To capture the public imagination, we have to offer up scary scenarios, make simplified dramatic statements, and make little mention of any doubts we may have. Each of us has to decide what the right balance is between being effective and being honest.

In the same quote he also said that scientists are also humans who care about people and how they live, and I do sympathize completely with his motivation; mentioning any single piece or small assemblage of evidence and letting it drop might elicit no more than "How interesting. What's next, evidence of an inflationary universe?" I also can't blame him for oversimplifying--we see it everywhere, with some of the most dramatic examples coming from the field of nutrition, where we were at first told to cut out all fats because they didn't think we could distinguish HDL from LDL, so people binged on low-fat and later low-carb snacks (well, all right, I won't blame the talking heads for people consuming far more than normal because "good in the right amount" was confused with "harmless")--and it's hard to tell when you're above the "a little knowledge is dangerous" threshold but below the "too much information is confusing to the untrained mind" point. However, what Schneider is talking about isn't science, it's propaganda, plain and simple. While making efforts to convince people of something is just a natural part of society, we have to remember the difference.

"Oh, but now we understand the science better than we did before," says many a disciple of global warming. Yeah, and in a decade we'll understand it even more. Thirty years ago, we were sure there was global cooling because scientists were in consensus. After years of propaganda that got way out ahead of the science, do you really think we're just supposed to pretend that enchanting us with doomsday stories has something to do with reality? Fool me once, fool me twice. Why should we believe your story is true just because you want us to find it engaging? If it was clearly overstated from the beginning, but you advertised it as fact anyway, then it's either pure marketing or part of some other agenda.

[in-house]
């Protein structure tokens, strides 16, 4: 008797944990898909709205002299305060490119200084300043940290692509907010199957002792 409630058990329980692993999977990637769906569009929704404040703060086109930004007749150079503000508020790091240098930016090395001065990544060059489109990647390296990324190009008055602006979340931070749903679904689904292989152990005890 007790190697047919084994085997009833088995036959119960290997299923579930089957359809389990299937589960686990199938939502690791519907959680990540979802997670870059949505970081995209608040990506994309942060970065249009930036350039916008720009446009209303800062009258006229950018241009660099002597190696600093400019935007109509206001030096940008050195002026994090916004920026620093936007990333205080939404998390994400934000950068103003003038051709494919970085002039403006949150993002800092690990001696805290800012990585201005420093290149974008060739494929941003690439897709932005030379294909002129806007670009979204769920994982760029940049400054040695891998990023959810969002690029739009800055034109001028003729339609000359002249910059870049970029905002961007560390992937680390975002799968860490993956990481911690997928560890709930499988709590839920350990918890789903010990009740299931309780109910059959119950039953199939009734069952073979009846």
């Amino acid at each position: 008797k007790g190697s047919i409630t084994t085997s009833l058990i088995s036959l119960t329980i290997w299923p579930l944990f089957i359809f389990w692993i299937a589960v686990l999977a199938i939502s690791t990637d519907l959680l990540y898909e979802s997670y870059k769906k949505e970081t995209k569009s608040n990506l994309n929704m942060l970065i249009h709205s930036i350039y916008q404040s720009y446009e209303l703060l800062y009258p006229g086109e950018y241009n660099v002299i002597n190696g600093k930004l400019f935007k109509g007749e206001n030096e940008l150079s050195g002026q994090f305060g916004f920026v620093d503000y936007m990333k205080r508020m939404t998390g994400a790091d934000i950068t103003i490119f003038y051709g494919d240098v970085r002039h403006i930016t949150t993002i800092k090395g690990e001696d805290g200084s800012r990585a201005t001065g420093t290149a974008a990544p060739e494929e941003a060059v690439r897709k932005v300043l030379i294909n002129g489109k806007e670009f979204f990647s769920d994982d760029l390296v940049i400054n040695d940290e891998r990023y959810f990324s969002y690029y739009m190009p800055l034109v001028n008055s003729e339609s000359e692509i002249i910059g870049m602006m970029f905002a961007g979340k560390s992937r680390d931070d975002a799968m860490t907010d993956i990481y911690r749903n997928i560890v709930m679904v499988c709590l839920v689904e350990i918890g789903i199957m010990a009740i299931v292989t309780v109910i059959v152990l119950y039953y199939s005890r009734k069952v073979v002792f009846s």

We can handle the truth, even if it's bad news. We might want it with a pinch of sugar, but if you're just trying to manipulate us into pressuring the Powers That Be into funding your project, into stopping your pet apocalypse, whatever, we're going to be suspicious because unmixing the truth from the propaganda isn't easy. Show us the science--try not to water it down too much--because trying to convince us to believe it because everyone is believing in it is just calling us to jump on the bandwagon.

Oh, and the Atlantic "conveyor belt" isn't in such bad shape, after all (see the 1117-06 issue of Science). Was this oceanic current supposed to be one of those smoking guns that we can trust, or just a curiosity? Will there be any others?